After Nazi Germany declared war on the Soviet Union on the 22nd of June 1941, the Soviet government got suspicious of all Germans living within the country and on the 28th of August 1941, the Soviet government published propaganda, which declared all Germans to be collaborators of Nazi Germany and therefore they all had to be deported to Central Asia and Siberia. First this propaganda was aimed at the Volga Germans, but soon all Germans in the European part of the Soviet Union were deported to the East as well. The colonies in Ukraine were in a special situation, as the area was occupied by the German Wehrmacht very quickly. The Soviet government did not manage to deport all people of German ethnicity and so they were under occupation among the others. By the German government they were treated differently as they had preserved their German heritage and culture. The Third Reich saw a possibility in them to establish new local administrations led by German people and therefore to strengthen the loyalty of the areas to Nazi Germany. From 1941 to 1943, these Volksdeutsche continued to live in their home places. With the defeat of Nazi Germany and the beginning of the Wehrmacht’s retreat many of the Volksdeutsche fled to the inner Reich as well. They were naturalized and brought to places, where they should settle. With the Red Army conquering East Germany, many of those former USSR citizens were brought back to the Soviet Union, accused of collaboration with the Nazis and sent to camps in Siberia.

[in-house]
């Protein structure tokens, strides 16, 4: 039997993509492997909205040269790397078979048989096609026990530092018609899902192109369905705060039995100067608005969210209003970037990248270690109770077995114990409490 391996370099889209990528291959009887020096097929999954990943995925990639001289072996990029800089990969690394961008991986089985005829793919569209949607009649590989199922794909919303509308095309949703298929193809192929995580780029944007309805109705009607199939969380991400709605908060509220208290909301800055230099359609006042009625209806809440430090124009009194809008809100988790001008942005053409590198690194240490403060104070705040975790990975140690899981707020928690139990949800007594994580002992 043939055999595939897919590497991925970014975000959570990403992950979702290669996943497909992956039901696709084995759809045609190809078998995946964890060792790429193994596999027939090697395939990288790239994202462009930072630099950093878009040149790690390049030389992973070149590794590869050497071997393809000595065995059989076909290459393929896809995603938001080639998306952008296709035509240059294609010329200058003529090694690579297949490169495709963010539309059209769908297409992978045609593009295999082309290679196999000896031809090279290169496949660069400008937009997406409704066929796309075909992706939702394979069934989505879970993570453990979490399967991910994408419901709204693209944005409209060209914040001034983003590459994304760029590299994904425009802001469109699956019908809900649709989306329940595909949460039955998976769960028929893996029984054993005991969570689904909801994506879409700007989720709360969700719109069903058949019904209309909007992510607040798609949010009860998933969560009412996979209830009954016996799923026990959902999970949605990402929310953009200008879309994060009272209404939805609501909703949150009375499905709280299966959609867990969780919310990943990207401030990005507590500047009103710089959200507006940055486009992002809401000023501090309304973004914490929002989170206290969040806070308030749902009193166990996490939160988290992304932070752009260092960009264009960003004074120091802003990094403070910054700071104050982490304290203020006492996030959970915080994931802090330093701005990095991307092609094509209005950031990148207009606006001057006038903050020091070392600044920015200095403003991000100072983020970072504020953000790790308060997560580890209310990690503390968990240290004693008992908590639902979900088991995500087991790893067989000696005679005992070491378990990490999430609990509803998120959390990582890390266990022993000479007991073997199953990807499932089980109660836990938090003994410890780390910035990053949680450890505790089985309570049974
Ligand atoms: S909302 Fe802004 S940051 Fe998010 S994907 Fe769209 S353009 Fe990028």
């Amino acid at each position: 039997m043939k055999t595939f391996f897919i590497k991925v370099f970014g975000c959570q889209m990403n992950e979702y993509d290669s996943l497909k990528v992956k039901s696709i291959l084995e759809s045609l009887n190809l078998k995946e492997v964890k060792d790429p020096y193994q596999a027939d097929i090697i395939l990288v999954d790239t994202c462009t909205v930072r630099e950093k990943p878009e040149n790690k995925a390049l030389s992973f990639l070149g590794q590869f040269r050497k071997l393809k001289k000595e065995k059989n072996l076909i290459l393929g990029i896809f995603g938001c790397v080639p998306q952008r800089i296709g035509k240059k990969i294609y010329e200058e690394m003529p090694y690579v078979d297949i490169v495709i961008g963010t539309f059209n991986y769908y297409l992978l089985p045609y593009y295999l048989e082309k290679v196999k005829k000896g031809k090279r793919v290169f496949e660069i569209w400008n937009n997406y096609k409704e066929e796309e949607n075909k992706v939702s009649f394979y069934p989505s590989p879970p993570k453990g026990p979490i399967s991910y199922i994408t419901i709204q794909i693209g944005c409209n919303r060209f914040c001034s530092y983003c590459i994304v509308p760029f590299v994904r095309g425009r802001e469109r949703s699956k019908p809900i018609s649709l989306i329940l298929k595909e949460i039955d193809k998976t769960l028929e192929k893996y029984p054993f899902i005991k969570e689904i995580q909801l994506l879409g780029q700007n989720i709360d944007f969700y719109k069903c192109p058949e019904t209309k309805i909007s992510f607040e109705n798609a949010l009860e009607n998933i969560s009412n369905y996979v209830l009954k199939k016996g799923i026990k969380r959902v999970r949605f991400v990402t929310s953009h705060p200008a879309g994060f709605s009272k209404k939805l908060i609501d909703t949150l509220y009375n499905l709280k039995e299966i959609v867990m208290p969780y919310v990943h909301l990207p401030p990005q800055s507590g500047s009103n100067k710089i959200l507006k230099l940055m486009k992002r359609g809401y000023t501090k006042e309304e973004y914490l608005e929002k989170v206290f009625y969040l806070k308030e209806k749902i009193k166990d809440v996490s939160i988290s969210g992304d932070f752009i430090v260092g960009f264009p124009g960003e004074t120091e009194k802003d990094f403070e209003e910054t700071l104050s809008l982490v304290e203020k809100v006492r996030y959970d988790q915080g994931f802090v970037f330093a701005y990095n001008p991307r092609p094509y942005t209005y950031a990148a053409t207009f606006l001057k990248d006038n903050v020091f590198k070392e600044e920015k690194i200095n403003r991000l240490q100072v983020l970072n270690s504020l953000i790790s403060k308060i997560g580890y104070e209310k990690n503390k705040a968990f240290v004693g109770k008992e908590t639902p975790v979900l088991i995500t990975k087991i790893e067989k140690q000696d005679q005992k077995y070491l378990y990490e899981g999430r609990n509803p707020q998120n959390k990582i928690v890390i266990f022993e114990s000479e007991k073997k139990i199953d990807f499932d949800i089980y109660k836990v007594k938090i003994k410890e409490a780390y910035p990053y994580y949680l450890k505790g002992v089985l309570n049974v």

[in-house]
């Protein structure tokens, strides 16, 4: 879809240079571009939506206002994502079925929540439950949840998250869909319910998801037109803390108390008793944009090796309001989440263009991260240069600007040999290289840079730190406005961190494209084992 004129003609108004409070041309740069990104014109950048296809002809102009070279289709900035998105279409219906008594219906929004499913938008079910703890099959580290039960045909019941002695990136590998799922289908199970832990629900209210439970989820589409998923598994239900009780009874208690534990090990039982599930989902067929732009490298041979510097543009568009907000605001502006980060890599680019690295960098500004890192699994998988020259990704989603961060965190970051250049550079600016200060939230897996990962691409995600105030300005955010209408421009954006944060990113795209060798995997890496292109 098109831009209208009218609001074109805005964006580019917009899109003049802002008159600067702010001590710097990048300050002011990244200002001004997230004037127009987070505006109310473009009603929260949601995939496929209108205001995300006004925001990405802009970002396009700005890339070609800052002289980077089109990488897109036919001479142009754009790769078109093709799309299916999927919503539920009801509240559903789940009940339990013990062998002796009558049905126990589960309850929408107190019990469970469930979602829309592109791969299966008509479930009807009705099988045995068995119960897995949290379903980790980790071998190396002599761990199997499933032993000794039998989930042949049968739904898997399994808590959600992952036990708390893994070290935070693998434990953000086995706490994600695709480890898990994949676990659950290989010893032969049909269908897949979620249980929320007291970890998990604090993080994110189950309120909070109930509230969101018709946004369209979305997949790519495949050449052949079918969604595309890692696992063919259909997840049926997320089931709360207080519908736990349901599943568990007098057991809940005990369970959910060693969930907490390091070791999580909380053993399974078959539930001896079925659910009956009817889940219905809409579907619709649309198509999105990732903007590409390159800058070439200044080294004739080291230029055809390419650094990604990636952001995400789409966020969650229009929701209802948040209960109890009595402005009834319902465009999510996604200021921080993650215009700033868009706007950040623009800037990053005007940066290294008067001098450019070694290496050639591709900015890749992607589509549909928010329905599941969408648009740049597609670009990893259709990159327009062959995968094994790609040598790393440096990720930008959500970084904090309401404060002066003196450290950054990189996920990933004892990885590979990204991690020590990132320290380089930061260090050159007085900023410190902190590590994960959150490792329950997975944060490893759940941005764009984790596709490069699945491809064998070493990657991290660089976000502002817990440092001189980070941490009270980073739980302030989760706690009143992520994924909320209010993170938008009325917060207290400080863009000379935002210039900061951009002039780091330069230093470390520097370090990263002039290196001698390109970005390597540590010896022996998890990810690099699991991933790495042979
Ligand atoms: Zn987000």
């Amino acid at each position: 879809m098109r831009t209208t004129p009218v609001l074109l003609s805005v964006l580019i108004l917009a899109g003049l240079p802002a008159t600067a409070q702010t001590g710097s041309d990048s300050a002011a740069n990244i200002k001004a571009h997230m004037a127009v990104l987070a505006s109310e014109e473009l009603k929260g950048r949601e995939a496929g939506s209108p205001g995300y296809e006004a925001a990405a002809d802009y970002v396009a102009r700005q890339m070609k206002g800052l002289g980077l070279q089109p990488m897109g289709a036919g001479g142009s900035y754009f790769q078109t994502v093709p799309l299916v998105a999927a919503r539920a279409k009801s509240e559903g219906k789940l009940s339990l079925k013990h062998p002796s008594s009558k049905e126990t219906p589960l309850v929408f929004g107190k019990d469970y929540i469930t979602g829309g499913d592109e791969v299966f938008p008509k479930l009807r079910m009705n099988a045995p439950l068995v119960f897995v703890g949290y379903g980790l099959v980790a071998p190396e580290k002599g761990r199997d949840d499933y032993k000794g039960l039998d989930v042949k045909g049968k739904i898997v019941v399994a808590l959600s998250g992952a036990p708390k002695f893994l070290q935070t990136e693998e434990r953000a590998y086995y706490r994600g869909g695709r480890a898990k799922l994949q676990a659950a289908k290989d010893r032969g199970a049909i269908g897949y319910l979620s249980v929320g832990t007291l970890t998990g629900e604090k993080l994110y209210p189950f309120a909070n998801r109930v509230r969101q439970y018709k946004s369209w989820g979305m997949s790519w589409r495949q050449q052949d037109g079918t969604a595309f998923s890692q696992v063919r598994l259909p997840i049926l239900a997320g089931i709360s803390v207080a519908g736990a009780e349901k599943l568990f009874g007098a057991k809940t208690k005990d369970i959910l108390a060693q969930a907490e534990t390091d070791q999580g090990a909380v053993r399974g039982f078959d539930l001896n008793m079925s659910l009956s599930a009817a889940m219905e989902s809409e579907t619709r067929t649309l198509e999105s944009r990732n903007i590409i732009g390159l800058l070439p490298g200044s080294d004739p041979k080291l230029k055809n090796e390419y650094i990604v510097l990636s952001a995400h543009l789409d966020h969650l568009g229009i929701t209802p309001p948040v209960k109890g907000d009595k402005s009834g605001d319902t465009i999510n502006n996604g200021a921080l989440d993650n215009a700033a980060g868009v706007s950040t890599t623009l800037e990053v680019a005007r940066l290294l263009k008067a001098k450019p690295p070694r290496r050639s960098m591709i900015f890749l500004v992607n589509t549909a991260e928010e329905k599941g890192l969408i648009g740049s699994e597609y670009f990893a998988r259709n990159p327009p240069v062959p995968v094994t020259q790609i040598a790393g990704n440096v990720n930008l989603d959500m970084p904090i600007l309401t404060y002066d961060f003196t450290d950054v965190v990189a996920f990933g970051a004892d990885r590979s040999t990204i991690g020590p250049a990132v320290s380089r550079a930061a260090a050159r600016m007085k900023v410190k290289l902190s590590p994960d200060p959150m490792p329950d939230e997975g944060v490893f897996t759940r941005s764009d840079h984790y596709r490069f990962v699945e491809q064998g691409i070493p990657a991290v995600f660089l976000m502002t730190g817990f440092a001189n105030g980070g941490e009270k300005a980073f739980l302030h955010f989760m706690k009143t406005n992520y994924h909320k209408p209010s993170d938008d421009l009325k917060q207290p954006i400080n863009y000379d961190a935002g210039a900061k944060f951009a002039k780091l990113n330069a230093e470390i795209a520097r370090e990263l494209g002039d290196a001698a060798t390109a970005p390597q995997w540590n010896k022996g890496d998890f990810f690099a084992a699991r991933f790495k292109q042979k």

Meanwhile all men (15-45 years) and women (16-45 years) who were deported to Kazakhstan and Siberia in 1941 were forced into labour camps all throughout Siberia. They had to work as wood cutters, coal miners and in all other important industries, under miserable conditions. All other people of German heritage were under special control – they were not allowed to leave the villages they lived in without permission and they had to sign monthly, verifying that they still live in the villages that they were brought to.

After Stalin’s death in 1953 and the visit of the German Chancellor Konrad Adenauer to Moscow in 1955, all the restrictions against Germans were abolished, but they still were not allowed to move to their former places.

In the 1970s, the first families managed to emigrate to the Federal Republic of Germany reuniting with family members, who stayed there in WWII. After glasnost and perestroika under Mikhail Gorbachev and the fall of the Soviet Union, most of the Germans in the former states of the Soviet Union emigrated to Germany.

Today the Landsmannschaft der Deutschen aus Russland e.V. (Germany), AHSGR (USA) and Wiedergeburt (former Soviet Union) are the representative organizations of the Germans from Russia.

The Planer colonies existed officially from 1823 to 1943 and though there are no Germans there anymore, many of the villages still exist to this day.

Text by Peter Aifeld, published in July 2020